Show Summary Details

Page of

PRINTED FROM OXFORD HANDBOOKS ONLINE (www.oxfordhandbooks.com). © Oxford University Press, 2018. All Rights Reserved. Under the terms of the licence agreement, an individual user may print out a PDF of a single chapter of a title in Oxford Handbooks Online for personal use (for details see Privacy Policy and Legal Notice).

date: 12 November 2019

Abstract and Keywords

This chapter attempts to frame European Romanticism against the background of that ‘somewhat enigmatic event’ which, between the end of the eighteenth and the beginning of the nineteenth century, was said by Foucault to have begun European modernity: the discovery of ‘the historicity of knowledge’. By the middle of the eighteenth century, the monogenetic assumption that humankind was of a single Adamitic origin, created by one God, and universally attending to one divinely ordained natural law, had already fallen into disrepute under the attack of Reason; once Reason too, along with its presumption of one ‘unchanging human nature’, was relativized after the European discoveries of different cultures and ancient civilizations, a new outlook on life, which Meinecke called historismus, ‘rose’ to change once and for all European culture’s very understanding of its world.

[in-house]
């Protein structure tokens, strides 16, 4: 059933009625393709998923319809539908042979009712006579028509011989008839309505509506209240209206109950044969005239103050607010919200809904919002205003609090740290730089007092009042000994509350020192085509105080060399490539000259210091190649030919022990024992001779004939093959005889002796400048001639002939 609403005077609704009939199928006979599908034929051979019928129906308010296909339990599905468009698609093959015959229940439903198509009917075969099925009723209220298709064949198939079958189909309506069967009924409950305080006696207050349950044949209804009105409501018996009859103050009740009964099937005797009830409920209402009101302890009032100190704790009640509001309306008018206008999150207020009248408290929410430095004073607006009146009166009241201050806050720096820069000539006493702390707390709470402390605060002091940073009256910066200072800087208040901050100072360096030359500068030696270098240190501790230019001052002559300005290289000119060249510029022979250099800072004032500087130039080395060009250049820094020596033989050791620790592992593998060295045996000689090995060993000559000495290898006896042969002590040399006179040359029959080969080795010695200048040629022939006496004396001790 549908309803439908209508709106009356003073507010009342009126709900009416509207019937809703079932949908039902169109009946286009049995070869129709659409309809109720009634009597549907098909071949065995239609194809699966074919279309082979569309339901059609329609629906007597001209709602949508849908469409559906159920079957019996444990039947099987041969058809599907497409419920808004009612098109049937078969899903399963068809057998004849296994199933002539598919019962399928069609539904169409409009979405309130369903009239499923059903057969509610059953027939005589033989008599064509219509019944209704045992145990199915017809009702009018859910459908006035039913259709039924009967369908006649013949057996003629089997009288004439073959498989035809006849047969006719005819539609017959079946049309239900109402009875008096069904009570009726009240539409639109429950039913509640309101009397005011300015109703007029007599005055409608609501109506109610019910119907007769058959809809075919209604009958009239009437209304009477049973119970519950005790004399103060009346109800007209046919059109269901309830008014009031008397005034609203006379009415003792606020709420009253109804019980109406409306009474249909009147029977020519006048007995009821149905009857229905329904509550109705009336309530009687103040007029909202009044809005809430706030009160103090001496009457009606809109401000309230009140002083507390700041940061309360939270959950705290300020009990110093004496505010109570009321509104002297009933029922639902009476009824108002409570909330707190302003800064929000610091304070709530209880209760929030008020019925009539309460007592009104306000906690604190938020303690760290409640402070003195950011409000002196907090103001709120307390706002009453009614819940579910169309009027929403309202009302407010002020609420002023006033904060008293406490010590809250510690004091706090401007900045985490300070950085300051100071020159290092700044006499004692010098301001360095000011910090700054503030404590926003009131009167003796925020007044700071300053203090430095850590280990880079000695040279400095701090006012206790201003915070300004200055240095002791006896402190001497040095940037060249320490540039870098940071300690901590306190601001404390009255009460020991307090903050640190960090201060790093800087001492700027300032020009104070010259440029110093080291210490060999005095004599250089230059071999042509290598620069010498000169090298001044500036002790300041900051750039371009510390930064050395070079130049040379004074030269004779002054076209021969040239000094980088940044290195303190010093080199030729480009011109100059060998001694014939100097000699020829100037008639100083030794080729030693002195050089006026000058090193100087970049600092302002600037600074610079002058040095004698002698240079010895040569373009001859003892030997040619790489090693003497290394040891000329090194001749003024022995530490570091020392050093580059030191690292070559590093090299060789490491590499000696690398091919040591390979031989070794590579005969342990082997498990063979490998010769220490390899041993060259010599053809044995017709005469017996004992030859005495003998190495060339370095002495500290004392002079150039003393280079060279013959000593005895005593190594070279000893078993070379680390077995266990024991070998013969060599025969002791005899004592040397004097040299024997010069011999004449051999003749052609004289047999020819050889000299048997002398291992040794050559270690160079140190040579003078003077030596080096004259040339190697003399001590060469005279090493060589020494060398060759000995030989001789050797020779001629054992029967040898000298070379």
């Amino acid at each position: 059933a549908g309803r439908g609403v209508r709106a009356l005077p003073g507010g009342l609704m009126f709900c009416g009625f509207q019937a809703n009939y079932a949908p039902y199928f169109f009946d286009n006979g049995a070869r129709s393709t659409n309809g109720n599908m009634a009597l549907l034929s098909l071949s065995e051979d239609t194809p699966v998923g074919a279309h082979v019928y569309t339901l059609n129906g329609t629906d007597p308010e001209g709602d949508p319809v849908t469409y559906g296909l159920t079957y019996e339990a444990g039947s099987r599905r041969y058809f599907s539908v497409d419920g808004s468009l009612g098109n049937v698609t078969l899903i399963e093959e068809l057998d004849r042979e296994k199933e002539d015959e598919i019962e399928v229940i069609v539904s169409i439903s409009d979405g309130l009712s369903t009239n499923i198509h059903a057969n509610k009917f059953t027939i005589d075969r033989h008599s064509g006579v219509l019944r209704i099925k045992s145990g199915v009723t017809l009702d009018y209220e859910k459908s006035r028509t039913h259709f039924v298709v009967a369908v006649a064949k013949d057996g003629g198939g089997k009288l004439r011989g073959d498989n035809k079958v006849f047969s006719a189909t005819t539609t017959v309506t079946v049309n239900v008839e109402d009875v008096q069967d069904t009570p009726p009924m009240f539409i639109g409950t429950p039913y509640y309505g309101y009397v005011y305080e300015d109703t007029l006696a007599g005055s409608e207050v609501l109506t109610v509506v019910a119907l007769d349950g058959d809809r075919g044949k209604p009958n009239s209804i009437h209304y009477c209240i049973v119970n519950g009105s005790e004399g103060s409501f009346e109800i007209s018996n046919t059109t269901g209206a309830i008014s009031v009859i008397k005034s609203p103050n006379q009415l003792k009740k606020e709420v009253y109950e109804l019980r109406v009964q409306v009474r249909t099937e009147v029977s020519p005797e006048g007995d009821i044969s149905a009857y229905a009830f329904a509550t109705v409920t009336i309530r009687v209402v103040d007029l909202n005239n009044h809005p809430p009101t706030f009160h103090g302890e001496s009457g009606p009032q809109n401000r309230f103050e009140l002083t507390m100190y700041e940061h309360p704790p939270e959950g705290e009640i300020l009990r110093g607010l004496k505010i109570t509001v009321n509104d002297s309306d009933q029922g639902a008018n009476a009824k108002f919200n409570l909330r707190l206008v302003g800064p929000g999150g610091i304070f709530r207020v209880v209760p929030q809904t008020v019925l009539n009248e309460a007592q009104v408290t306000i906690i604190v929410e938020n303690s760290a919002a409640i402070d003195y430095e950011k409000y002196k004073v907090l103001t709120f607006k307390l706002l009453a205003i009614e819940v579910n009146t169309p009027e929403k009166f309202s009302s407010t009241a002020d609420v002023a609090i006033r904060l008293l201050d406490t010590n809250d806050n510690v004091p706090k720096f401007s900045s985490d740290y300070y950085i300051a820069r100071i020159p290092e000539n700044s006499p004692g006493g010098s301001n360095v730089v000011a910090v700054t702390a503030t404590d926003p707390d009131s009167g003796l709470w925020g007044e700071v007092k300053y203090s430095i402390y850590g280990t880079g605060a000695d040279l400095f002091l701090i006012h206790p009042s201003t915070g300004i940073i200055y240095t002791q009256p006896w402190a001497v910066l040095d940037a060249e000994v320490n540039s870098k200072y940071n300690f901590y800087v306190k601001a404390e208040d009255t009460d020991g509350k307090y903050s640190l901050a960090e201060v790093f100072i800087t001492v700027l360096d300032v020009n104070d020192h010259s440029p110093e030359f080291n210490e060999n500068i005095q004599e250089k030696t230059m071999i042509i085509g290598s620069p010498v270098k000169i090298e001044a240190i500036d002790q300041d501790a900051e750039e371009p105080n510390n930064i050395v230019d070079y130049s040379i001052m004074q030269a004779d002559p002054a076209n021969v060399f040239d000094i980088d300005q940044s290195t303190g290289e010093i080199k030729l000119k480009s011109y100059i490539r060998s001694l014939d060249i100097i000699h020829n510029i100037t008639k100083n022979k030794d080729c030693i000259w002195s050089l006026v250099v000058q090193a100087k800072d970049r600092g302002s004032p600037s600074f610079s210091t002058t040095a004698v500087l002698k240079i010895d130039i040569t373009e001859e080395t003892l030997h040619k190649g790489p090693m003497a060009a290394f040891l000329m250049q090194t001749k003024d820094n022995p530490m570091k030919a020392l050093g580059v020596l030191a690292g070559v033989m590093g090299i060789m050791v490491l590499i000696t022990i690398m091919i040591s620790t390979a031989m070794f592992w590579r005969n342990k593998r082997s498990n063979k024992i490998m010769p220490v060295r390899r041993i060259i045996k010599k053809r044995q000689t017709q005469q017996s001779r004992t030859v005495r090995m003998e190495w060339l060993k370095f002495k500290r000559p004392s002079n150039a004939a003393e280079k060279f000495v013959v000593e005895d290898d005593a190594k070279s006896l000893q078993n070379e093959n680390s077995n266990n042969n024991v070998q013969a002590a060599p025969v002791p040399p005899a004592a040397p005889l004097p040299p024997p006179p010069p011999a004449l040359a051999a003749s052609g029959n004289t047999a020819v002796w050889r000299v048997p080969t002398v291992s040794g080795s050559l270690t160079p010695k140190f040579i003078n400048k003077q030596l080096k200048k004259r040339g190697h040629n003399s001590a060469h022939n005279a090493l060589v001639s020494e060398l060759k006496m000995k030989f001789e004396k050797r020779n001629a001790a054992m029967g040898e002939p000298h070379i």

Keywords: historicity, relativism, Europe, modernity, natural law, reason, geography.

Access to the complete content on Oxford Handbooks Online requires a subscription or purchase. Public users are able to search the site and view the abstracts and keywords for each book and chapter without a subscription.

Please subscribe or login to access full text content.

If you have purchased a print title that contains an access token, please see the token for information about how to register your code.

For questions on access or troubleshooting, please check our FAQs, and if you can''t find the answer there, please contact us.